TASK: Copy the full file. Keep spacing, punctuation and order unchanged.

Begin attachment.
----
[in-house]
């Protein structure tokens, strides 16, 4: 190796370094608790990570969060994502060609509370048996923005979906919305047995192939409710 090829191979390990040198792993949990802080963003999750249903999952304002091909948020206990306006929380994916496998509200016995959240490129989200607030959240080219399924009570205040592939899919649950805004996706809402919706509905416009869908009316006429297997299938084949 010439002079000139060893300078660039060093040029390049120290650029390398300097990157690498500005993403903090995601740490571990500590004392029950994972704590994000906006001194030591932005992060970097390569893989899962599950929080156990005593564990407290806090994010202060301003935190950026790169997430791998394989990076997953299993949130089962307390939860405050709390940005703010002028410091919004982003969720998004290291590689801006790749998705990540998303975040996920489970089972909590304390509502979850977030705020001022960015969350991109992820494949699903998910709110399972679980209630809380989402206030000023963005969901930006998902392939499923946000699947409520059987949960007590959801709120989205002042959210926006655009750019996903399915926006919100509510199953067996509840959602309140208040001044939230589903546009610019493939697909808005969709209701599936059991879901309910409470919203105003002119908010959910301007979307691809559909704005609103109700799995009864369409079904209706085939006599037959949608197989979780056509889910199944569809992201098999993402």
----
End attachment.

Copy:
[in-house]
């Protein structure tokens, strides 16, 4: 190796370094608790990570969060994502060609509370048996923005979906919305047995192939409710 090829191979390990040198792993949990802080963003999750249903999952304002091909948020206990306006929380994916496998509200016995959240490129989200607030959240080219399924009570205040592939899919649950805004996706809402919706509905416009869908009316006429297997299938084949 010439002079000139060893300078660039060093040029390049120290650029390398300097990157690498500005993403903090995601740490571990500590004392029950994972704590994000906006001194030591932005992060970097390569893989899962599950929080156990005593564990407290806090994010202060301003935190950026790169997430791998394989990076997953299993949130089962307390939860405050709390940005703010002028410091919004982003969720998004290291590689801006790749998705990540998303975040996920489970089972909590304390509502979850977030705020001022960015969350991109992820494949699903998910709110399972679980209630809380989402206030000023963005969901930006998902392939499923946000699947409520059987949960007590959801709120989205002042959210926006655009750019996903399915926006919100509510199953067996509840959602309140208040001044939230589903546009610019493939697909808005969709209701599936059991879901309910409470919203105003002119908010959910301007979307691809559909704005609103109700799995009864369409079904209706085939006599037959949608197989979780056509889910199944569809992201098999993402």